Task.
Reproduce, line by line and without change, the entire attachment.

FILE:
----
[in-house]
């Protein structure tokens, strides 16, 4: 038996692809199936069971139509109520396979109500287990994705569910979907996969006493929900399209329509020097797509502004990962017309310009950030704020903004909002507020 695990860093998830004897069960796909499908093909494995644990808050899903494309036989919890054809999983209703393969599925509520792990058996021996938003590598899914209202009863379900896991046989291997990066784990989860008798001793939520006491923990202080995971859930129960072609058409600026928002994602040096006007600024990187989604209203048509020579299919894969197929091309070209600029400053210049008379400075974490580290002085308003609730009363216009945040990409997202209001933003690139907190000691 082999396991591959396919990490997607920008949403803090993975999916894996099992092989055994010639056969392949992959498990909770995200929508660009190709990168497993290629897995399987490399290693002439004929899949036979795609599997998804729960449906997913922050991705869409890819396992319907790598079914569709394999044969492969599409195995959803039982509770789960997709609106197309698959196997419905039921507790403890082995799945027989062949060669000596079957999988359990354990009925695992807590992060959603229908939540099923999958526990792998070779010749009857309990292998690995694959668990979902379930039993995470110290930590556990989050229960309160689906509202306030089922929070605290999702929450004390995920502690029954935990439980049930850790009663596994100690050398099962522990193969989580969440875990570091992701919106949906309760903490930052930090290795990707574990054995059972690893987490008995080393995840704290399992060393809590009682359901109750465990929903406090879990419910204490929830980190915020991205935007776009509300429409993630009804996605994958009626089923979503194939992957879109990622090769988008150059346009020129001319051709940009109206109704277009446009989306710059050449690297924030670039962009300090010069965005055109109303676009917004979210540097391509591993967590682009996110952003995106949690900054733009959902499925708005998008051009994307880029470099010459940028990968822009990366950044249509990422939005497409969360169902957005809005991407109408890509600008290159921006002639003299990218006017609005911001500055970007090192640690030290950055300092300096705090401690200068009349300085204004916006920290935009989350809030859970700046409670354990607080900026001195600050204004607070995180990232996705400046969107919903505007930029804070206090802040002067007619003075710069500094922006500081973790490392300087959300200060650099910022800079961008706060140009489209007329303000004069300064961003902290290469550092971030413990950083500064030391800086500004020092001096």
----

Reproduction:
[in-house]
């Protein structure tokens, strides 16, 4: 038996692809199936069971139509109520396979109500287990994705569910979907996969006493929900399209329509020097797509502004990962017309310009950030704020903004909002507020 695990860093998830004897069960796909499908093909494995644990808050899903494309036989919890054809999983209703393969599925509520792990058996021996938003590598899914209202009863379900896991046989291997990066784990989860008798001793939520006491923990202080995971859930129960072609058409600026928002994602040096006007600024990187989604209203048509020579299919894969197929091309070209600029400053210049008379400075974490580290002085308003609730009363216009945040990409997202209001933003690139907190000691 082999396991591959396919990490997607920008949403803090993975999916894996099992092989055994010639056969392949992959498990909770995200929508660009190709990168497993290629897995399987490399290693002439004929899949036979795609599997998804729960449906997913922050991705869409890819396992319907790598079914569709394999044969492969599409195995959803039982509770789960997709609106197309698959196997419905039921507790403890082995799945027989062949060669000596079957999988359990354990009925695992807590992060959603229908939540099923999958526990792998070779010749009857309990292998690995694959668990979902379930039993995470110290930590556990989050229960309160689906509202306030089922929070605290999702929450004390995920502690029954935990439980049930850790009663596994100690050398099962522990193969989580969440875990570091992701919106949906309760903490930052930090290795990707574990054995059972690893987490008995080393995840704290399992060393809590009682359901109750465990929903406090879990419910204490929830980190915020991205935007776009509300429409993630009804996605994958009626089923979503194939992957879109990622090769988008150059346009020129001319051709940009109206109704277009446009989306710059050449690297924030670039962009300090010069965005055109109303676009917004979210540097391509591993967590682009996110952003995106949690900054733009959902499925708005998008051009994307880029470099010459940028990968822009990366950044249509990422939005497409969360169902957005809005991407109408890509600008290159921006002639003299990218006017609005911001500055970007090192640690030290950055300092300096705090401690200068009349300085204004916006920290935009989350809030859970700046409670354990607080900026001195600050204004607070995180990232996705400046969107919903505007930029804070206090802040002067007619003075710069500094922006500081973790490392300087959300200060650099910022800079961008706060140009489209007329303000004069300064961003902290290469550092971030413990950083500064030391800086500004020092001096």